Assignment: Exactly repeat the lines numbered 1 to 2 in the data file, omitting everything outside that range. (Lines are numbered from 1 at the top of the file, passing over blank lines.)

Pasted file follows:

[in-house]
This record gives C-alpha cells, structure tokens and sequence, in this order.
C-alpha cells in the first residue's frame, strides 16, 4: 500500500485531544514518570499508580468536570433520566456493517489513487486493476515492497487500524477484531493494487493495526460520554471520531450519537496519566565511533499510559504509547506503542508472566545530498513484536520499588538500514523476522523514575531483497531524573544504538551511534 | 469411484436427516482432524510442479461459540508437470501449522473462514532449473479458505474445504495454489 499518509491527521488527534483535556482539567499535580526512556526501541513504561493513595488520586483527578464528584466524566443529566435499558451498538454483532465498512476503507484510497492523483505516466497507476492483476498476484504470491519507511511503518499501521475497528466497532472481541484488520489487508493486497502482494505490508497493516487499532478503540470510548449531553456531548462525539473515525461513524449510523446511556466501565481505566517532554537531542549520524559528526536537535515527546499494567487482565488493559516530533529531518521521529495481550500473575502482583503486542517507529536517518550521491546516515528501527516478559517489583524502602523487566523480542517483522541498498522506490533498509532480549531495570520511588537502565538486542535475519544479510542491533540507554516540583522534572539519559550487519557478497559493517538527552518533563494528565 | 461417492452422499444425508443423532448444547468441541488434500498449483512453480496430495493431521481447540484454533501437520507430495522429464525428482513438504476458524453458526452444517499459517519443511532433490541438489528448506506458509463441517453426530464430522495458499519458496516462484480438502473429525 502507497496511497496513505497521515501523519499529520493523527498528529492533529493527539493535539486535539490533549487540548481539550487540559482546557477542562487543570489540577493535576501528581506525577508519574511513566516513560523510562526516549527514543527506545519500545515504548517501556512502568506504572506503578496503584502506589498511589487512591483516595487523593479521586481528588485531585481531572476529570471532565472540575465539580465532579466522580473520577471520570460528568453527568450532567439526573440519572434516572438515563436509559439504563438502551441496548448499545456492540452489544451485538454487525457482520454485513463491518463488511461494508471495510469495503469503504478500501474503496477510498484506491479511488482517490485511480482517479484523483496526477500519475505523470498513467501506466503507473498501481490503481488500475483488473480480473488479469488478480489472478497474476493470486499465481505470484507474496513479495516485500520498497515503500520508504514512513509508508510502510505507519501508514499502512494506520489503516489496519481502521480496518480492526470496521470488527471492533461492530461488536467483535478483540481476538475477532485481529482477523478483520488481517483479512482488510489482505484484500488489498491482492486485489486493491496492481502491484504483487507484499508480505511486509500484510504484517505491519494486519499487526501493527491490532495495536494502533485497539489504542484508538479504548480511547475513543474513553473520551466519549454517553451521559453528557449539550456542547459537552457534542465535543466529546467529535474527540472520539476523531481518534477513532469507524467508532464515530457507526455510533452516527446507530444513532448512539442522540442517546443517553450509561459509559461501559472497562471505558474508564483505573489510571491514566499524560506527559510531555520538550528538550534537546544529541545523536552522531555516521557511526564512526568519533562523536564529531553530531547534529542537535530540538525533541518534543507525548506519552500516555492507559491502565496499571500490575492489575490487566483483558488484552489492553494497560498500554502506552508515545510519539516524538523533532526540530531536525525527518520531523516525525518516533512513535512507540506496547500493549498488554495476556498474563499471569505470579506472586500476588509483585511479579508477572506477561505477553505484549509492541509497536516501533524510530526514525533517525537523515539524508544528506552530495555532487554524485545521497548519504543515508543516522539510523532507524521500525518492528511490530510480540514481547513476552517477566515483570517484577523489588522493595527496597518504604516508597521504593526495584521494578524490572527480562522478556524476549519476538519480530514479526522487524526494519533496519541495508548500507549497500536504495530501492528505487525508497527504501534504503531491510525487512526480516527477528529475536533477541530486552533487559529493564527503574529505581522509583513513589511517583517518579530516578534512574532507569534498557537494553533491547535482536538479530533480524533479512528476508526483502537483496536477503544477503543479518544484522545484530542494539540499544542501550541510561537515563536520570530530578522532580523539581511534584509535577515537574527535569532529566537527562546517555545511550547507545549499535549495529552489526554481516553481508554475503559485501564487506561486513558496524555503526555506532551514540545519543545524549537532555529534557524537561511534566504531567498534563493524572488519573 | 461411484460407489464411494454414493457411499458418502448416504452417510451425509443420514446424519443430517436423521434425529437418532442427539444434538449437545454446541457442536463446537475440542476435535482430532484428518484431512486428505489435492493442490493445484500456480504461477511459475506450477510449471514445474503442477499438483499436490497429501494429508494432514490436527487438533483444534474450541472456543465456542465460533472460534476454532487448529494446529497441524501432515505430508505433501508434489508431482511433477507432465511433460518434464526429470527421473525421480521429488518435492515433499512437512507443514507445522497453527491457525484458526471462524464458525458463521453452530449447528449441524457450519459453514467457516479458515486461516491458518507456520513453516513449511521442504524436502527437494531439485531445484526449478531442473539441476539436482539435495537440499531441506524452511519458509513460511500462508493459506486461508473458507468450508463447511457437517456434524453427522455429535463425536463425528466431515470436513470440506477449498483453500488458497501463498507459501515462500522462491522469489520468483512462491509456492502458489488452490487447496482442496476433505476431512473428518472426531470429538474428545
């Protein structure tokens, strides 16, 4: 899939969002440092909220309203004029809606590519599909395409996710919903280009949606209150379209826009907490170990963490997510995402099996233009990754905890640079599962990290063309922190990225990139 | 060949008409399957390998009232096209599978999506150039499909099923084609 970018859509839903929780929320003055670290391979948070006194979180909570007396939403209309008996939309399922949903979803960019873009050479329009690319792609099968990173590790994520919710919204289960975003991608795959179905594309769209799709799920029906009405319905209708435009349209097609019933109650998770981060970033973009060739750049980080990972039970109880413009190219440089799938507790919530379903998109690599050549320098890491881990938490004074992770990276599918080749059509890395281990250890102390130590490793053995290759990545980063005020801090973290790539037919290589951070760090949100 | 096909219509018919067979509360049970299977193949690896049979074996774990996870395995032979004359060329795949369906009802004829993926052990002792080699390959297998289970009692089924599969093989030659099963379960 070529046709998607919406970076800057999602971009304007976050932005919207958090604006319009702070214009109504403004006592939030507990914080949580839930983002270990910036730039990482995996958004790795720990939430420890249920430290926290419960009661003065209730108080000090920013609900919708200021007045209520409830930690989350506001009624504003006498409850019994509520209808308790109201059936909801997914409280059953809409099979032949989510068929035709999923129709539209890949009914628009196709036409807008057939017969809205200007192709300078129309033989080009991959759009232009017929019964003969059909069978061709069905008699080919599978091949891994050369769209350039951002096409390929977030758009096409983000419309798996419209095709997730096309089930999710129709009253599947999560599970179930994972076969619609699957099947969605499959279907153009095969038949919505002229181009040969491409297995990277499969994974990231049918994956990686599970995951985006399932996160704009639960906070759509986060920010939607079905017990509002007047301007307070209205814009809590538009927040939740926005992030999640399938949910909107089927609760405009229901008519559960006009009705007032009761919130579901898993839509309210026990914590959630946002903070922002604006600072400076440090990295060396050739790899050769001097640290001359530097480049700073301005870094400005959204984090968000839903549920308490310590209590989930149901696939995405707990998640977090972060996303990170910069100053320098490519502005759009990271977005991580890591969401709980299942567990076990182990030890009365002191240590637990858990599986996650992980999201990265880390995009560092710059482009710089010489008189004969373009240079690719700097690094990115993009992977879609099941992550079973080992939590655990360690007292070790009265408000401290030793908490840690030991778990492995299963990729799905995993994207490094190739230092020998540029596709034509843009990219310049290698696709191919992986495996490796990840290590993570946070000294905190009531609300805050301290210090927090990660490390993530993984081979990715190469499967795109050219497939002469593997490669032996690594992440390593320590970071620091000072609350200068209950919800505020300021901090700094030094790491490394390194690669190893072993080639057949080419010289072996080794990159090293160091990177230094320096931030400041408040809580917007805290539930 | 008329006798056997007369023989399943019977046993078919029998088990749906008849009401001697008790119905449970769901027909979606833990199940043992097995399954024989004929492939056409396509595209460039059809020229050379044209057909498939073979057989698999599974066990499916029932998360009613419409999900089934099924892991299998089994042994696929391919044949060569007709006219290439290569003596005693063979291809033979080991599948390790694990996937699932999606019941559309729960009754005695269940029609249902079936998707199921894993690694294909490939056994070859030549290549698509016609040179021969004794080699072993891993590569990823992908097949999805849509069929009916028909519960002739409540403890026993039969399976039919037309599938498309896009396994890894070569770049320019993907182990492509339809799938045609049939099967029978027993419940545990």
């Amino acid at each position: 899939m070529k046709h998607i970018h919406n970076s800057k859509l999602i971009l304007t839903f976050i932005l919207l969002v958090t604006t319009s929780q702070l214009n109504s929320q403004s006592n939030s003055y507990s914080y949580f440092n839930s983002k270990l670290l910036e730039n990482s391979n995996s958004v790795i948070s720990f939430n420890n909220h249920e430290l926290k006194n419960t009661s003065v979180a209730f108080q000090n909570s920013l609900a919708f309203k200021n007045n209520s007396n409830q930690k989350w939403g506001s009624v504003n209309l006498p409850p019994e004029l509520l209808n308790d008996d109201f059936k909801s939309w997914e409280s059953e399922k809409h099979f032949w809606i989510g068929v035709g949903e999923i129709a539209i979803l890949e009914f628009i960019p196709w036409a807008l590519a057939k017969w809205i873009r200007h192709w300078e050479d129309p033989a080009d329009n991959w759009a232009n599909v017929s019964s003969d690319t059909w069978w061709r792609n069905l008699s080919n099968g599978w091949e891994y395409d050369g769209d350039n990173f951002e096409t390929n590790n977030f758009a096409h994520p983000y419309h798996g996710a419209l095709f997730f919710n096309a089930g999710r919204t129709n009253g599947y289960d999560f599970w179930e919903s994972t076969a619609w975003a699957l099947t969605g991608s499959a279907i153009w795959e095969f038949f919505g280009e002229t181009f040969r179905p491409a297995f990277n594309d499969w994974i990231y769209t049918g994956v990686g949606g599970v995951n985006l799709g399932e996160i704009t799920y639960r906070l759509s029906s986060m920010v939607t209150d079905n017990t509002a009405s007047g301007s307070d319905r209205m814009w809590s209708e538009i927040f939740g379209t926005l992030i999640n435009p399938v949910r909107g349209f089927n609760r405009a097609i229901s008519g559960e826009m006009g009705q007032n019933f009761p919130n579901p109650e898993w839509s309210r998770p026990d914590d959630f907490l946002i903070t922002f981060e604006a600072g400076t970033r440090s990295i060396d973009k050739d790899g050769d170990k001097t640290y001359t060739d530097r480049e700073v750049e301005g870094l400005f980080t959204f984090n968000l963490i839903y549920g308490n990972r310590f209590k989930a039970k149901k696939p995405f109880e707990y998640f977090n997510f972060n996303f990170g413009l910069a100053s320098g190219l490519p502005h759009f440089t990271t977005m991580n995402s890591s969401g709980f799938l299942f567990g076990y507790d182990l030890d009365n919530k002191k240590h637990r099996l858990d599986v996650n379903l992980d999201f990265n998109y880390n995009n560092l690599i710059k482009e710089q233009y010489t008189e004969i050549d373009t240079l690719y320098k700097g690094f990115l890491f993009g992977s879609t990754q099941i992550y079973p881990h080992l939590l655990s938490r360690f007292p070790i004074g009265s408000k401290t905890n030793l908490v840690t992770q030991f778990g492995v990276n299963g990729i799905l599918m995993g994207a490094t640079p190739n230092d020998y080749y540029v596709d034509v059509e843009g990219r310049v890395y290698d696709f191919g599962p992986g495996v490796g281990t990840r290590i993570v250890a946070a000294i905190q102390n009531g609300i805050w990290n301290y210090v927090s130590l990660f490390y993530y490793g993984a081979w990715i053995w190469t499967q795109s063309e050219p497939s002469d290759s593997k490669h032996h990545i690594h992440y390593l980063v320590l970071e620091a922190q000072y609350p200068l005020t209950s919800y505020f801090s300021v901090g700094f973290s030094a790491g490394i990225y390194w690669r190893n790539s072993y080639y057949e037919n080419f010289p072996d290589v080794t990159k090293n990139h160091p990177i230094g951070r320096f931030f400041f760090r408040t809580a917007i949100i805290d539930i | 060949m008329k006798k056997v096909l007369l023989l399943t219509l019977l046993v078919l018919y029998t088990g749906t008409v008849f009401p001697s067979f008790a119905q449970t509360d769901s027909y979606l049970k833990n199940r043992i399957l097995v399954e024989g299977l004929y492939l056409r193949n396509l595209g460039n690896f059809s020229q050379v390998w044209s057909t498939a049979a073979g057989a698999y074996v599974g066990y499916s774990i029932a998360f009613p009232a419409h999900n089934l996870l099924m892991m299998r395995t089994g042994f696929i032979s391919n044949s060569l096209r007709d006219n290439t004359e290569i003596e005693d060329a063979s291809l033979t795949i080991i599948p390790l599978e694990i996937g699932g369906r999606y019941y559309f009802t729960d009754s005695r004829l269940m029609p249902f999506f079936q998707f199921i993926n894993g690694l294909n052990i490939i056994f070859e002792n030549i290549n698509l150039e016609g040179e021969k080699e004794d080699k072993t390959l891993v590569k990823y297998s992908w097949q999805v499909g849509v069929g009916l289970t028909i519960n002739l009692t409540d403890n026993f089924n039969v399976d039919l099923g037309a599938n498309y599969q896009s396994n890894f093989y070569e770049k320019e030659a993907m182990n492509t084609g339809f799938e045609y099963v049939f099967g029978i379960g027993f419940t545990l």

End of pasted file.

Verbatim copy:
[in-house]
This record gives C-alpha cells, structure tokens and sequence, in this order.